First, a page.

Common Questions


Teens have a ton of questions about sex, their bodies, relationships and lots more. We collected questions from local teens and had the experts give answers!

If we haven’t answered your question, contact us to submit a question!


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Your Body

Your breasts, vulva (outside of the vagina) or penis may not look like pictures you’ve seen, because no two bodies are alike! Bodies come in different shapes and sizes, and genitals are no different. There is no such thing as the “right way” for breasts, vulvas or penises to look. Keep in mind that many of the images you see in the media have been photoshopped (edited or airbrushed) to look a certain way.

It’s up to you. Some people choose to shave while others don’t like to. Both are okay. As long as you clean your genitals well in the shower, both options are safe and healthy. Don’t use harsh soap in your genital area and don’t douche.

No, because the penis isn’t a bone; however, it can definitely be injured. The erect penis is engorged with blood. Forceful bending of the erect penis during aggressive or vigorous sexual play can lead to serious injury. If you hear a loud pop and the penis becomes flaccid (soft), it may be injured. What should you do if you think this has happened to you or your partner? Head to the Emergency Room!

There are three openings in the genital region of the vagina. Closest to the front is the urethra, where urine (pee) comes out. In the middle is the vaginal opening. Toward the back is the anus, where solid waste (feces) comes out. Learn more about both female and male anatomy here.

Puberty is the time during adolescence when you become physically sexually mature and become physically capable of reproducing (getting pregnant and causing pregnancy). Puberty can start anywhere from around age 9 to age 14 (on average), with males usually starting a little later than females. There are lots of signs that puberty may be starting. Some common changes in both males and females include increased body hair, body odor, growth spurts, and changes in emotions.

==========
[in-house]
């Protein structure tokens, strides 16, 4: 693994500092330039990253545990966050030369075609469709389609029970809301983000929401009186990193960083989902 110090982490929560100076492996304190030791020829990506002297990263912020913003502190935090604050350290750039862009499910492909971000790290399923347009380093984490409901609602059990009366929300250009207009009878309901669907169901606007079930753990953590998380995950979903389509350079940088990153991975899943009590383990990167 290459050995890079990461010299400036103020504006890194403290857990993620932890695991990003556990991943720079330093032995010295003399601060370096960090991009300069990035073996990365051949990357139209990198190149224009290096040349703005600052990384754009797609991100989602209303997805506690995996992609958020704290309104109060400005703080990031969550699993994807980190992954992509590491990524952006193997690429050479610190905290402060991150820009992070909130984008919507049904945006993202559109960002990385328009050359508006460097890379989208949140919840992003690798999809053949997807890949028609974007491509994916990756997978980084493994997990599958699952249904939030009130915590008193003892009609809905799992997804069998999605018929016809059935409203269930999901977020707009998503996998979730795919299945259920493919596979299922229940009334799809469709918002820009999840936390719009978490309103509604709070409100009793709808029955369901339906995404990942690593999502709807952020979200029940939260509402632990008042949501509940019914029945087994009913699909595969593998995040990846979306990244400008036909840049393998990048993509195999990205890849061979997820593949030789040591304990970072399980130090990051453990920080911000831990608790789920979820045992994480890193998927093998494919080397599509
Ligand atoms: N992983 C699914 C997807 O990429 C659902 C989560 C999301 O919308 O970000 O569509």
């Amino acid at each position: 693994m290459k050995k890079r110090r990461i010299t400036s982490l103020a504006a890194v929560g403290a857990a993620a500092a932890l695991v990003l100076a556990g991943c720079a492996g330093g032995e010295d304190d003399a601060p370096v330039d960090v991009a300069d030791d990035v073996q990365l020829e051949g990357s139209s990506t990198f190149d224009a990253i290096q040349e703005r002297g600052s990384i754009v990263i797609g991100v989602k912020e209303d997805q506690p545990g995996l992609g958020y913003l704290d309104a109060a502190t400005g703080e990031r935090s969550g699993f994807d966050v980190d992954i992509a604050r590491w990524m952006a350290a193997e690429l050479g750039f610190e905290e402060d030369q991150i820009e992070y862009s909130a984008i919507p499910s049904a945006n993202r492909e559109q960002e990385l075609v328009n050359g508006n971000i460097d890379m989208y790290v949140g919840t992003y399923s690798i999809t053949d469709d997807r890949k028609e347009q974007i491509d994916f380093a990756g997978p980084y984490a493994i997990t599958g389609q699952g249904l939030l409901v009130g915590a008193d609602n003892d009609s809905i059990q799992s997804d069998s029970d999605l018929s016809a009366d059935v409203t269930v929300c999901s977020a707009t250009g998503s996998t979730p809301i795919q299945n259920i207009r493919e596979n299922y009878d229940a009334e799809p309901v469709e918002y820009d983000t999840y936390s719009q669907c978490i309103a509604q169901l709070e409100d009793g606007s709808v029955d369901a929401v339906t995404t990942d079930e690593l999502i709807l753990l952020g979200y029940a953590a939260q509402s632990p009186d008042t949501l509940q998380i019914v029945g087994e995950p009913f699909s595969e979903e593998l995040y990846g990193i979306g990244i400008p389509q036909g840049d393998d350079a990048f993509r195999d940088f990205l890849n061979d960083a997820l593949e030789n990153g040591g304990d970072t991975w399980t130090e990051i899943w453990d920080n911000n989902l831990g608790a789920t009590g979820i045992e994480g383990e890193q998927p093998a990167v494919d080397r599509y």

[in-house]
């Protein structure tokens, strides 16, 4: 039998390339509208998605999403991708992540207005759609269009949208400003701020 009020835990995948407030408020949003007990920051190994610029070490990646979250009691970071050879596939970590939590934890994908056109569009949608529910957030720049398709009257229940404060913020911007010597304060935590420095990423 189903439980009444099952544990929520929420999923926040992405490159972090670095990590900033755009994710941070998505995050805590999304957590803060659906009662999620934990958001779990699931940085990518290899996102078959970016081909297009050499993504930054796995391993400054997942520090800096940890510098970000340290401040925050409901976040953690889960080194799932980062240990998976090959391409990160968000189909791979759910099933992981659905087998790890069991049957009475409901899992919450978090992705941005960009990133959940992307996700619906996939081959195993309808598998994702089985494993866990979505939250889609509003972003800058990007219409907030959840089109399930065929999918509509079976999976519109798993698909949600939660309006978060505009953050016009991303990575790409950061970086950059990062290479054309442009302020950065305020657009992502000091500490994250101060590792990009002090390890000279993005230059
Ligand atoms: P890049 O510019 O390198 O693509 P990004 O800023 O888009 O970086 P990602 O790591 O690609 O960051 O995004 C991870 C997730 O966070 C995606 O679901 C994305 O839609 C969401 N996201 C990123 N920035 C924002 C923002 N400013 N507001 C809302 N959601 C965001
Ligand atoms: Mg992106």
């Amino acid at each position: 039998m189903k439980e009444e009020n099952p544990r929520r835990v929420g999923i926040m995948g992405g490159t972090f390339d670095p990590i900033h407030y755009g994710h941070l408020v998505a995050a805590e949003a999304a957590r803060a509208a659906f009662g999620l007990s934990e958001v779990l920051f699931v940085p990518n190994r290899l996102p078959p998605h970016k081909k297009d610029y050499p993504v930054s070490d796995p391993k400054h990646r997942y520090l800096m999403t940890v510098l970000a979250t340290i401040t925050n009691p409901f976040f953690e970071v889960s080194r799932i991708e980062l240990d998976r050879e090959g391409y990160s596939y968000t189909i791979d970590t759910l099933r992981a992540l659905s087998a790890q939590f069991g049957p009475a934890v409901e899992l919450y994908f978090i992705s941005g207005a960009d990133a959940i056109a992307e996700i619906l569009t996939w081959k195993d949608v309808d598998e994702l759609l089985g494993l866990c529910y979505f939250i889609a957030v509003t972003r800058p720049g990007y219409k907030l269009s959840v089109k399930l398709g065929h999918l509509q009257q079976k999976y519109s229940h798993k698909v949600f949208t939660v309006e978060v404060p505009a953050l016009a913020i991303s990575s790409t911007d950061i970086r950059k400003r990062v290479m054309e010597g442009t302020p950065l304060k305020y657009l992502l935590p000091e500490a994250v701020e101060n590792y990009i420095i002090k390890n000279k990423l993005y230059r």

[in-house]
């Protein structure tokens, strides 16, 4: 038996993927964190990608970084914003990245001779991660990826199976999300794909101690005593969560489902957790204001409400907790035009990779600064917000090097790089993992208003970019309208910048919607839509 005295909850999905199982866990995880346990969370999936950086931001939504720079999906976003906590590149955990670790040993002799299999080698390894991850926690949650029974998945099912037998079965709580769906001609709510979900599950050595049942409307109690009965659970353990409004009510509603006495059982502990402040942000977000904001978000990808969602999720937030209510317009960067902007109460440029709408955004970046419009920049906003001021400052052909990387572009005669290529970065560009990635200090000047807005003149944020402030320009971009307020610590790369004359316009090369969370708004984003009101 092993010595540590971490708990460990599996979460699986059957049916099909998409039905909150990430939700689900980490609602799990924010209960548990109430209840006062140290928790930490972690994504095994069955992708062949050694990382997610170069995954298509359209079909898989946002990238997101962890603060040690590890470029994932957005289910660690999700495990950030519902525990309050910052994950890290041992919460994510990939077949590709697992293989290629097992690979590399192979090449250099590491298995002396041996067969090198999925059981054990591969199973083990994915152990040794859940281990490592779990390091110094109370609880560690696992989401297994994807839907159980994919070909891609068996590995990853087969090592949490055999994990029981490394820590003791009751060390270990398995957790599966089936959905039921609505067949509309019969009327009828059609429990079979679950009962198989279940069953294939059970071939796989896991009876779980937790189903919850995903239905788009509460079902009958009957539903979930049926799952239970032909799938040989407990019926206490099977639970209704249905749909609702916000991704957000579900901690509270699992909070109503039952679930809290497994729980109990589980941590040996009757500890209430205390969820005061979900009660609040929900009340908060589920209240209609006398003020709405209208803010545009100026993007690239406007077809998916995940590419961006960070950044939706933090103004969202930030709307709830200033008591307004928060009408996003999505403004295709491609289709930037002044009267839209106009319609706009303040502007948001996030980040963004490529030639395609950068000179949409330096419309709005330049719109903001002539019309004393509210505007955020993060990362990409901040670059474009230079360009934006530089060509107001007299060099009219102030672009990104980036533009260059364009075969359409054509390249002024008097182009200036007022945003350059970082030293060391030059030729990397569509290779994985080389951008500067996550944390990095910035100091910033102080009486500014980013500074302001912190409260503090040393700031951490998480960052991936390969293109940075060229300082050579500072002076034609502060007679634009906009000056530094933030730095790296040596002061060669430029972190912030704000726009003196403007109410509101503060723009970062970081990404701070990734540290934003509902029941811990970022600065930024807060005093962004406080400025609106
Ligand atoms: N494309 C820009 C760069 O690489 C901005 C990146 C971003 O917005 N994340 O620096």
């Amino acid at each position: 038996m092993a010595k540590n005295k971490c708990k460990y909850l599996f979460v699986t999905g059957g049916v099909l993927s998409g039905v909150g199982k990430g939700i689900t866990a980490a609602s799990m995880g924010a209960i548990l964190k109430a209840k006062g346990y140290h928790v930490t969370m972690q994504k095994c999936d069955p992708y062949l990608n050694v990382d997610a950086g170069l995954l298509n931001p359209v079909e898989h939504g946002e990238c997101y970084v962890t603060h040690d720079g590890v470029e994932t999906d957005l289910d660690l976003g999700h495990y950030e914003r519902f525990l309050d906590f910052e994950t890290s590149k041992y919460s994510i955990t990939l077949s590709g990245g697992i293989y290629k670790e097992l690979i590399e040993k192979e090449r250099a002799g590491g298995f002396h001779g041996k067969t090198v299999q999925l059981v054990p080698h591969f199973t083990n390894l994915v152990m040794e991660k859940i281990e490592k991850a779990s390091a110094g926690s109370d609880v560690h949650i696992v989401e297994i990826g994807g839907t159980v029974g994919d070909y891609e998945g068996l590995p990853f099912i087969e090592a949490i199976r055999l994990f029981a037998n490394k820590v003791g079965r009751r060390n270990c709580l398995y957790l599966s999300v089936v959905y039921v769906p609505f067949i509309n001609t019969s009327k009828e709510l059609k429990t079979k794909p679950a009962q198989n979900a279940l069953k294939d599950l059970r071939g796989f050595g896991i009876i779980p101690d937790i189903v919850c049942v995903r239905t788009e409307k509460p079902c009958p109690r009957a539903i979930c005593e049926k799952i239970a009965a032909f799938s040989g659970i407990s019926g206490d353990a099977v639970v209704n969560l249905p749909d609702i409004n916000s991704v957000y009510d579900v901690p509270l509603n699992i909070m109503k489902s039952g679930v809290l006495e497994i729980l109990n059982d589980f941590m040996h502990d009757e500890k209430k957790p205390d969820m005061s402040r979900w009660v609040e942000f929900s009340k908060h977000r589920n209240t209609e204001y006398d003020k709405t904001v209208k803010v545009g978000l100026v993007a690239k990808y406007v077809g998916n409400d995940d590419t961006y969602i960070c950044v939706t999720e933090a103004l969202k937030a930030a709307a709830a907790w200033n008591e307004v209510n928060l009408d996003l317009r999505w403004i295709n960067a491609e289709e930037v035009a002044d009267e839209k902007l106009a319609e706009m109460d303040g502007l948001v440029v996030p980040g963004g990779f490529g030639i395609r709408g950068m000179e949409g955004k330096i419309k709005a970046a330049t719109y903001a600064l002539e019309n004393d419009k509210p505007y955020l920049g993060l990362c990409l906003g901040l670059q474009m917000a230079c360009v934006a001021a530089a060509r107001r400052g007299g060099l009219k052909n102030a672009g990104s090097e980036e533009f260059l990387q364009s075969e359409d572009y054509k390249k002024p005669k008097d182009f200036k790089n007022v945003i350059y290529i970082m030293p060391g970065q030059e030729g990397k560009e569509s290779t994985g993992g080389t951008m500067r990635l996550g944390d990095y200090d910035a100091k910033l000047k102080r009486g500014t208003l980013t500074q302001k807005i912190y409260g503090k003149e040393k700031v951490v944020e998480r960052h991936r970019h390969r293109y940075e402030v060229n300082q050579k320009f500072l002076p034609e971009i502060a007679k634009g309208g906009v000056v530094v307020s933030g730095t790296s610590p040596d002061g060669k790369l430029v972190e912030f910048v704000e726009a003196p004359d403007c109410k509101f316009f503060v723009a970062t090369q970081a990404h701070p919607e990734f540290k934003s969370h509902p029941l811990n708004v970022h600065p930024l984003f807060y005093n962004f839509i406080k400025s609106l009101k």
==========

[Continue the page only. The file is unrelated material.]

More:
Puberty is a little different for males and females, but some symptoms are the same. Everyone regardless of gender can expect to experience new body hair growth in the armpits and pubic area, body odor, changes in emotions, acne, and growth spurts.

For males, you can also expect growth of the penis and testicles, hair growth on your chest, more frequent erections and nocturnal emissions, a deeper voice, and changes in the size and shape of your face and chest.

For females, puberty includes the start of menstruation, growth of the breasts, and widening of the hips.

The age females start their menstrual period varies from person to person. On average, females can expect their first menstrual period between 12 and 15 years old, though some may start before or after that.

The hymen is a thin membrane that stretches around the opening of the vagina. The hymen doesn’t “cover” the vagina and it isn’t a good indicator of whether or not a person is a virgin because it can change over time.

The amount of semen during ejaculation averages about one-quarter to one full teaspoon, but can be more if ejaculation hasn’t happened in a while. The clear liquid that leaves the penis before ejaculation (usually during sexual arousal) is called pre-ejaculate which can also contain sperm. (Source)

Penises can be many different shapes and sizes. If your penis is about 5 inches or about as tall as a regular soda can when erect, then you have an averaged sized penis. Lots of males worry that their penis is too small, when in fact it’s perfectly normal.

The length of a non-erect penis doesn’t predict the size it will be when it is erect. Talk to your doctor if you have concerns, but don’t trust “enlargement” products that make unproven claims. They might even do permanent damage to your penis. (Source)

When you’re ready for a sexual partner, their needs and desires will be more much important than the size of your penis, anyway.

A yeast infection is a common infection caused by an overgrowth of candida yeast, which is a type of naturally occurring fungus. Yeast infections aren’t sexually transmitted. Although they most commonly occur in vaginas, they can occur in in any warm, moist part of the body and also occur in the penis, scrotum or in the mouth or throat. Oral yeast infections are called thrush.

A yeast infection may not be noticeable or it might have symptoms like itching, a thick white discharge or pain when having intercourse or urinating. Yeast infections are easy to cure with the right medications but they’re also easy to confuse with more serious infections or even STDs. Talk to a healthcare provider if you think you might have a yeast infection.

While it’s normal to have a vaginal discharge at different points during your menstrual cycle, you should see a healthcare provider about any changes that don’t seem normal for you. These include unusual or bad-smelling vaginal discharge, pain, burning or itching. Only a healthcare professional can tell you for sure whether or not you have bacterial vaginosis (BV for short). BV is an infection caused by overgrowth of unhealthy bacteria. It isn’t an STD but having multiple partners can increase your risk of having it. BV can be treated with antibiotics by a healthcare provider. Left untreated, BV can lead to other problems and put you at higher risk of other STDs.

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Birth Control & STDs